U.S. shale oil producers are in line to suffer more than $10 billion in derivative hedging losses this year if oil prices remain around $100 per barrel, Rystad Energy research shows. Many shale operators offset their risk exposure through derivative hedging, helping them to raise capital for operations more efficiently. Those who hedged at lower prices last year are in line to suffer significant associated losses as their contracts mean they cannot capitalize on sky-high prices.
Despite these hedging losses, record-high cash flow and net income have been widely reported by US onshore exploration and production (E&P) companies this earnings season. These operators are now adapting their strategies and negotiating contracts for the second half of 2022 and 2023 based on current high prices, so if oil prices fall next year, these agile E&Ps will be able to capitalize and will likely boast even stronger financials.
Anticipating the significant negative impact of these hedges, shale operators made a concerted effort in the first half of this year to lower their exposure and limit the impact on their balance sheets.
Many operators have successfully negotiated higher ceilings for 2023 contracts and based on current reported hedging activity for next year, even at a crude price of $100 per barrel, losses would total just $3 billion, a significant drop from this year. At $85 per barrel, hedged losses would total $1.5 billion; if it fell further to $65, hedging activity would be a net earner for operators.
E&Ps typically employ derivative hedging to limit cash flow risks and secure funding for operations. However, commodity derivative hedging is not the only risk management strategy operators use. Rystad Energy’s analysis looked at a peer group of 28 US light tight oil (LTO) producers, whose collective guided 2022 oil production accounts for close to 40% of the expected US shale total. Of this group, 21 operators have detailed their 2022 hedging positions as of August. The group includes all public hedging activity in the sector as supermajors do not employ derivative hedging as a funding strategy, and private operators do not disclose their hedges publicly.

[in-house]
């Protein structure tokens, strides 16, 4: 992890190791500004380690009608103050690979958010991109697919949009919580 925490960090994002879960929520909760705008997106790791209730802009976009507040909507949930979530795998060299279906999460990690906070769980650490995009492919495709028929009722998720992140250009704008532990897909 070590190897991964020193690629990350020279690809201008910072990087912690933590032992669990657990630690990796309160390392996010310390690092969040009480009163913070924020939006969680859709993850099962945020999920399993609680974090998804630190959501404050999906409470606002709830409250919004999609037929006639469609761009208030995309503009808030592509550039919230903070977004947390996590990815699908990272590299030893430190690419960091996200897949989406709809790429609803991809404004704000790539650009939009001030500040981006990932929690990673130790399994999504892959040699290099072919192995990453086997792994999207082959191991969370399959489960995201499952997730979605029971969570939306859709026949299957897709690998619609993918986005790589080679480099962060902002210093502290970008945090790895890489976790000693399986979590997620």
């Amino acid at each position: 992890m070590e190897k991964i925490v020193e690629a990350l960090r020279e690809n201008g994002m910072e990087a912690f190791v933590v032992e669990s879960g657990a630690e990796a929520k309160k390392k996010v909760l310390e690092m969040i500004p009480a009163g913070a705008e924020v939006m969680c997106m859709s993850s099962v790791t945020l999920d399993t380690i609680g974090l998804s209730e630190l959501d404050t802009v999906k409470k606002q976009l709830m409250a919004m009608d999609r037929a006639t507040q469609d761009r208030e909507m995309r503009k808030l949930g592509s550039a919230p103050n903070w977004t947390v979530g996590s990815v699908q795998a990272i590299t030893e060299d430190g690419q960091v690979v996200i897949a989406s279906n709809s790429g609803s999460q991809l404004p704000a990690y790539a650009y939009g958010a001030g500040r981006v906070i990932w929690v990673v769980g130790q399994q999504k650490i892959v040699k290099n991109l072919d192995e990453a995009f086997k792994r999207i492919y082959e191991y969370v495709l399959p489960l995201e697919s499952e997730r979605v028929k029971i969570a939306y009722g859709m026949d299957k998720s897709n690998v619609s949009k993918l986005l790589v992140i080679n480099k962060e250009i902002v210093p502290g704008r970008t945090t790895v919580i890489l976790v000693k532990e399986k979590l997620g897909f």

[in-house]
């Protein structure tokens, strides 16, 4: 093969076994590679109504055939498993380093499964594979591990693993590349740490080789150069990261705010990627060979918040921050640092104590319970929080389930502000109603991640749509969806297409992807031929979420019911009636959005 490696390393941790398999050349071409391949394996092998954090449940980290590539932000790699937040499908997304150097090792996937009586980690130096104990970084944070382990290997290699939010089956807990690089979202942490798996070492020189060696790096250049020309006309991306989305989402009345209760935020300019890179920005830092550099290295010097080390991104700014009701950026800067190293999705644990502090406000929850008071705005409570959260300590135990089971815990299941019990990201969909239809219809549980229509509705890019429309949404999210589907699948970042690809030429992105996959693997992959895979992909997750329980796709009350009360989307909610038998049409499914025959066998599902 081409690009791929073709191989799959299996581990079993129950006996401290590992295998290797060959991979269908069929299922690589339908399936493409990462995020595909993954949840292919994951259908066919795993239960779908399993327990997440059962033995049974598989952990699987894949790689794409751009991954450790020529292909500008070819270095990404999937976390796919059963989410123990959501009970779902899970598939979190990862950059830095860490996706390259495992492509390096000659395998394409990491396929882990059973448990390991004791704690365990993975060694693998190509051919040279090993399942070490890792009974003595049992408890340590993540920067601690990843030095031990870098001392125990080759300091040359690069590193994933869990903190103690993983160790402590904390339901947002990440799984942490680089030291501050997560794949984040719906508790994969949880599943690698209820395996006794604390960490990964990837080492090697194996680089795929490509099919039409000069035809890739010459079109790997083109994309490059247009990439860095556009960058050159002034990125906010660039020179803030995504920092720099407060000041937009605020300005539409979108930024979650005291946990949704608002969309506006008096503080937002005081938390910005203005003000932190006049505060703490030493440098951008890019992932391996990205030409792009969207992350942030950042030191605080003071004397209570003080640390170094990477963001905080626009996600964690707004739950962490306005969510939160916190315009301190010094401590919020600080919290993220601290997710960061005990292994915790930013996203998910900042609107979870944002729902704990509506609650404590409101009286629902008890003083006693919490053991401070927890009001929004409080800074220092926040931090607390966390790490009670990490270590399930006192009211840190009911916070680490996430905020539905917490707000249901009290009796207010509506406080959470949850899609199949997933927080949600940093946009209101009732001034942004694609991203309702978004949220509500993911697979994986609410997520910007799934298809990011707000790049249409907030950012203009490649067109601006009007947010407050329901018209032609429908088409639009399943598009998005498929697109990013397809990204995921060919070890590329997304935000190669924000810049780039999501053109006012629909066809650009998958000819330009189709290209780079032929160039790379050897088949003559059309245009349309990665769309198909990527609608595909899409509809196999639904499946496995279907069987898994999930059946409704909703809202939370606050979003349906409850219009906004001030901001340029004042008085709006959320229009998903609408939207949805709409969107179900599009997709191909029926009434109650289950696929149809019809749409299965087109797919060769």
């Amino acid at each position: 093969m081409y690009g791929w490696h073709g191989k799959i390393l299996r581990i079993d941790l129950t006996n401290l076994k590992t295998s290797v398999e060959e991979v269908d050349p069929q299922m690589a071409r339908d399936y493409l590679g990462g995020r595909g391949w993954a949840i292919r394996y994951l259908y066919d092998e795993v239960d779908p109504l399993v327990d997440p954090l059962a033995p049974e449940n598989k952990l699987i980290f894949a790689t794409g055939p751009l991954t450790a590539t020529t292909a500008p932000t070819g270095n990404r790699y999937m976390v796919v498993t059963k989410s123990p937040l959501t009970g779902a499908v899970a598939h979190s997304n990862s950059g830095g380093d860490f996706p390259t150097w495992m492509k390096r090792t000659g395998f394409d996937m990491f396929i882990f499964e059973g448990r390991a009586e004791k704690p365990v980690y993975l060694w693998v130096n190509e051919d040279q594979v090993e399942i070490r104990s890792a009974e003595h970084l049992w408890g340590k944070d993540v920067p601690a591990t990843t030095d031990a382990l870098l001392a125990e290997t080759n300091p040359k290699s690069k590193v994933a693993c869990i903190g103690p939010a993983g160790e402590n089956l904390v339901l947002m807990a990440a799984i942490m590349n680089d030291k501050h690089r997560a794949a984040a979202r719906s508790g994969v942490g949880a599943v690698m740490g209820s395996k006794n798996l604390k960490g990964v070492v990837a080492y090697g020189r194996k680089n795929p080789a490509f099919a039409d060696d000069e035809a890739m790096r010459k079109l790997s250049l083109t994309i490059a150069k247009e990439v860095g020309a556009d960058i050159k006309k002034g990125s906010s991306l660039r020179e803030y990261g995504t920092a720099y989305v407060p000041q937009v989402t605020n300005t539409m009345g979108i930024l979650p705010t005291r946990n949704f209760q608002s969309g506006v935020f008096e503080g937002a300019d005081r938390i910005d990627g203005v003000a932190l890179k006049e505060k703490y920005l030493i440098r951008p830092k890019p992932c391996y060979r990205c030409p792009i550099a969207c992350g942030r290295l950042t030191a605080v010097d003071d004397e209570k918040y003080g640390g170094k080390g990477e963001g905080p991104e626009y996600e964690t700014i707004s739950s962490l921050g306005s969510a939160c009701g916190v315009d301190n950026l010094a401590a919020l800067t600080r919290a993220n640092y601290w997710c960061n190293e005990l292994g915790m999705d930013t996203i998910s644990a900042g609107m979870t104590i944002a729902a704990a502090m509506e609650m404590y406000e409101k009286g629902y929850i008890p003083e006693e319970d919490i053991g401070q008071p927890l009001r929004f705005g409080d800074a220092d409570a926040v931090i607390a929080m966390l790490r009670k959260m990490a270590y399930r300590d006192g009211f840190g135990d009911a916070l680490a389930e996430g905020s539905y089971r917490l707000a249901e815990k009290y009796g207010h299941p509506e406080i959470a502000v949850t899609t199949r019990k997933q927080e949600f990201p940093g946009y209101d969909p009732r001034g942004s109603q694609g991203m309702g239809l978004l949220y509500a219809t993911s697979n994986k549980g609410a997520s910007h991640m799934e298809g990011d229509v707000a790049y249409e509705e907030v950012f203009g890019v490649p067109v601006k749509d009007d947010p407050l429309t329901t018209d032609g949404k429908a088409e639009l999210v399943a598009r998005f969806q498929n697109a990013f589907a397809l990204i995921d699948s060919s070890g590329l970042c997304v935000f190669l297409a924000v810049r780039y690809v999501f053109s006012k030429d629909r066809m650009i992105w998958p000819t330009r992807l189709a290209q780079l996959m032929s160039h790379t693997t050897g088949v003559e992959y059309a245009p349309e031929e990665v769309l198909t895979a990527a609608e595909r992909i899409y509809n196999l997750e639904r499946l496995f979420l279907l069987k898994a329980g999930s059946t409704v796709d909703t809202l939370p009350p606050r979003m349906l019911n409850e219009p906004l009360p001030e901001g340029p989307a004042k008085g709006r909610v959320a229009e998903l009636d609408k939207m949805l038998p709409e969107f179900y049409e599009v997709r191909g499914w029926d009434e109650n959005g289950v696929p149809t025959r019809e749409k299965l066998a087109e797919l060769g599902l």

“With huge losses on the table, operators have been frantically adapting their hedging strategies to minimize losses this year and next. As a result, we may not have seen peak cash flow in the industry yet, which is hard to believe given the soaring financials reported in recent weeks,” says Rystad Energy vice president Alisa Lukash.
Operators currently have 42% of their total guided and estimated oil output for 2022 hedged at a West Texas Intermediate (WTI) average floor of $55 per barrel. Overall, producers have hedged 46% of their expected crude oil output for the year. In the second quarter, companies reported an average negative hedging impact of $21 per barrel on their realized crude prices – the value they receive for production minus any negative hedging impact.
For some operators like Chesapeake Energy and Laredo Petroleum, the impact has been higher, at above $35 per barrel. Fewer companies reported any significant effect on their derivatives contracts in the latest quarter compared to the previous three months. Still, an analysis of the difference in the hedging impact on realized prices per operator between the first and the second quarter shows that in most cases, second-quarter losses were stronger by $4 per barrel on average.
The U.S. onshore oil and gas industry’s hedging strategy has been closely tracked as a critical barometer for cash flows, particularly given the sharp price volatility over the past few years, allowing investors and lenders to make funding calls. Operators have already increased the cover for their expected oil volumes in 2023 to 17%, with many targeting 20% to 40% of output to be secured with derivatives. Significantly, 2023 contracts would limit hedging losses at $100 per barrel WTI to only $3 billion compared to $10.2 billion in 2022.